Avan Jogia celebrated his 28th birthday by releasing Mixed Feelings, which freely celebrates every piece of who he is.
The Canadian-born actor, musician and poet does not like calling Mixed Feelings an album. He favors describing it as a mixtape but shudders at the thought of making a pun, even if unintended. The fact that Avan is struggling to place the 10-track project, unveiled Sunday (Feb. 9) under the musical group he has with his brother, Ketan, called Saint Ivory, into one category is kind of perfect. The poems-turned-songs illuminate the struggles mixed people face when diminished to one identity. Avan is actually the last person who would label Mixed Feelings as an album, EP, mixtape or otherwise.
Mixed Feelings perpetuates that identity is best served when plural.
Avan originally published Mixed Feelings: Poems and Stories on Sept. 17, 2019 via Andrews McMeel Publishing.
Prior to that, he had made his name as an actor. He’s perhaps best known for his role as Beck Oliver alongside Ariana Grande on Nickelodeon’s Victorious from 2010 to 2013. He has also appeared on Ghost Wars, Now Apocalypse and Zombieland: Double Tap. It was Avan’s 10 years in the acting business that propelled him toward fulfilling his childhood dream of becoming an author.
Avan, born to an Indian-British father and English-Irish mother, took a decade’s worth of casting directors needing him to just be one singular thing to fit into a particular role and used it as fuel to seek out how he defines himself. As a child, Avan was drawn to poetry. He wrote “silly” poems while trying to imitate favorites such as Edgar Allen Poe and Lord Byron. Now, poetry was serving as a vessel to confront difficult questions internally “that I had been putting aside for the majority of my life.” He also interviewed people from around the world to add different perspectives to the book.
“When your pieces don’t really fit in with everyone else’s pre-aligned pieces, you sort of have to start asking heavier questions,” Avan tells tmrw. “What I like to say is you don’t get, like, a rulebook, and nobody should live with a preordained rulebook as far as how they operate in the world based on their race or sexual orientation or gender or political beliefs or religious beliefs, whatever. But when you’re mixed, you actually really do have to start asking these questions. What do I feel about this? How does this make me feel? What are my views on this? Because there’s no bandwagon to throw your views behind.”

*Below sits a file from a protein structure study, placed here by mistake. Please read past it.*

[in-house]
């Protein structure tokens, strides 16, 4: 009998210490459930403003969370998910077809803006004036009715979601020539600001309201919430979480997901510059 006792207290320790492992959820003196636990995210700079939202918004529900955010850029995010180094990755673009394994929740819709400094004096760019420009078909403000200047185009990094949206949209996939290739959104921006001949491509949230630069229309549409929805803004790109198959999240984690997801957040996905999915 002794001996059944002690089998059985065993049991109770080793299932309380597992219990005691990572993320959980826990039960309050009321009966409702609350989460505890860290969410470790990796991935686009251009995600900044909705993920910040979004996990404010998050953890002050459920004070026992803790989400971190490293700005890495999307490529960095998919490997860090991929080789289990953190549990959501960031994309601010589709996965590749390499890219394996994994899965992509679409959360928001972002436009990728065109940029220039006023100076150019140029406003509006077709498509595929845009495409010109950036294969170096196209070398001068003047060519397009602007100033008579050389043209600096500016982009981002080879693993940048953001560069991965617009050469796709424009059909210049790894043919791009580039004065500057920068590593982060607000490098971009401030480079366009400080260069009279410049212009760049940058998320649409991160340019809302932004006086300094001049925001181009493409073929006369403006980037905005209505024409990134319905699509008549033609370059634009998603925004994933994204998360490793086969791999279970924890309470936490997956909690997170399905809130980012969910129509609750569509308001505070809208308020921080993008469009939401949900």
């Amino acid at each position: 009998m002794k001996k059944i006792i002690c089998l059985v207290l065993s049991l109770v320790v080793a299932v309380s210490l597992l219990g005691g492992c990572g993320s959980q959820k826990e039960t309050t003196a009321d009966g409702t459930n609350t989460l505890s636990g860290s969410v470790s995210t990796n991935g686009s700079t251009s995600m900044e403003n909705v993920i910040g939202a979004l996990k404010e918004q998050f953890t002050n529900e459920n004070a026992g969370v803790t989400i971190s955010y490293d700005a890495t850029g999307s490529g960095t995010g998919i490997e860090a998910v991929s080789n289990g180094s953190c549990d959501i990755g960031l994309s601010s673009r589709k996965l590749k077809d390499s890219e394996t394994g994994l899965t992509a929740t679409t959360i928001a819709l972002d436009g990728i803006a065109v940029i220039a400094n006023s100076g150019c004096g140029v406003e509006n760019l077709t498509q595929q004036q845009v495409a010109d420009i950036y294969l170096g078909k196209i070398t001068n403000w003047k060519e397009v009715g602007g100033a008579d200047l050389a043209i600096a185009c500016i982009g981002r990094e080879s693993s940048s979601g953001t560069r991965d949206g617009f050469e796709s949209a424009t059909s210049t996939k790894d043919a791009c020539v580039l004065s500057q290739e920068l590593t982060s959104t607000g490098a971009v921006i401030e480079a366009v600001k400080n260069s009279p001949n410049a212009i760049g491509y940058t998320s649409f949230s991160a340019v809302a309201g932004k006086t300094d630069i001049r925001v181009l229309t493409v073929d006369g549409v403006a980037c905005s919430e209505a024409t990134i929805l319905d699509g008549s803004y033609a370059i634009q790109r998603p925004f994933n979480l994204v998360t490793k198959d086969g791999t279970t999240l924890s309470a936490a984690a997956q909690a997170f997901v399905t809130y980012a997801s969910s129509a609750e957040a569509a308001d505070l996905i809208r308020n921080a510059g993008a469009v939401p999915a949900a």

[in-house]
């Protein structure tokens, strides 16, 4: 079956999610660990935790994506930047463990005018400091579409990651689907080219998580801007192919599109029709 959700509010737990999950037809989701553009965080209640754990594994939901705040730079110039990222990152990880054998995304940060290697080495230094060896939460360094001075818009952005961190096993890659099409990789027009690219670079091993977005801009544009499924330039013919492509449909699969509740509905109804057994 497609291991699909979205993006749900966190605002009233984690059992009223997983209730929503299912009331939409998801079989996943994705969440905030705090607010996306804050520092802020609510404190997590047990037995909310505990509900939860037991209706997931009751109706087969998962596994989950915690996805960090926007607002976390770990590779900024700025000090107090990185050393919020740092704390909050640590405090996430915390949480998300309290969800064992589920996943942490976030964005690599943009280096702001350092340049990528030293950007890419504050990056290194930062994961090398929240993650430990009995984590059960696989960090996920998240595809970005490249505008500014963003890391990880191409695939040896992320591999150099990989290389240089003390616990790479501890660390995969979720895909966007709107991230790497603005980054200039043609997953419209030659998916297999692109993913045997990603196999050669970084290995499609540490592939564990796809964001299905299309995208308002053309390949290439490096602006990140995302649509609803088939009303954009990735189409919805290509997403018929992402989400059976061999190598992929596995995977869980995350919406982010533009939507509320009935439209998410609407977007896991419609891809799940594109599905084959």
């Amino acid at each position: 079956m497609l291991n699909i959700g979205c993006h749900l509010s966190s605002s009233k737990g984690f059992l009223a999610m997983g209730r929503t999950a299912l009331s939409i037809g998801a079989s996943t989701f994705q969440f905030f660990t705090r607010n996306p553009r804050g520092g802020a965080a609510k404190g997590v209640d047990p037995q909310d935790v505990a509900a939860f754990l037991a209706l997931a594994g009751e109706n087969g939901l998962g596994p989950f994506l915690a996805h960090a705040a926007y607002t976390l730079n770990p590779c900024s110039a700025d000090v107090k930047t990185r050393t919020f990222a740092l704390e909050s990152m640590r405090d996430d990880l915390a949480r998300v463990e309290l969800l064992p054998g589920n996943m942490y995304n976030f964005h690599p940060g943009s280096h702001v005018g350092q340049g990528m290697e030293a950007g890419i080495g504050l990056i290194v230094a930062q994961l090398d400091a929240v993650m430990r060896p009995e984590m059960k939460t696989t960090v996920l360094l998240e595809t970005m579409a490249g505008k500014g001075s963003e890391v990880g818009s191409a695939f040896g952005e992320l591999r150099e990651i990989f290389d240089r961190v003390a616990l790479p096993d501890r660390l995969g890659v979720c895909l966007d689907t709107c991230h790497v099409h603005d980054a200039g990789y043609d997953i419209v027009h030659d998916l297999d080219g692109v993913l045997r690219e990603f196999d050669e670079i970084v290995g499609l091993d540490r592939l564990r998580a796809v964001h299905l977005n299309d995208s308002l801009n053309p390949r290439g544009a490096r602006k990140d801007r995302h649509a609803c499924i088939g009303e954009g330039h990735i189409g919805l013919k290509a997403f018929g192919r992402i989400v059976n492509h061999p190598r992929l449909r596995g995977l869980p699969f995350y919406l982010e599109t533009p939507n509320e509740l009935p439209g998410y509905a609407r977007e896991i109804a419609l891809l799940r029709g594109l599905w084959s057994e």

Following the book’s release, the initial plan was to record an audio book. That snowballed into an idea to simply read the poems over music, but over time, flirted with the line that separates proper songs with soundtracked spoken word. Avan and Ketan had transferred “a significant portion” of the poems into songs before their 10-city North American book tour last fall.
“The writing of the album was also motivated by this tour because I was sort of like, I don’t want to just go up there and read poems,” Avan says. “That’s sort of boring. You know, you have to be better than Netflix. You have to be more entertaining than Netflix, and that’s hard. People want to sit on their couch and watch Netflix. So, if they’re gonna get clothes on, go on the subway and get pushed around on the subway and show up at a bookstore, I wanted to give them something worth that that wasn’t just a guy a couple feet in front of you reading some poems.”
The brothers decided to incorporate live musical performances into each book tour stop in an effort to connect with audiences. Avan was pleasantly surprised by how many people needed Mixed Feelings as an entry point to explore their mixed identities and initiate uncomfortable but necessary conversations. In other words, he succeeded at finding a niche outside of Netflix.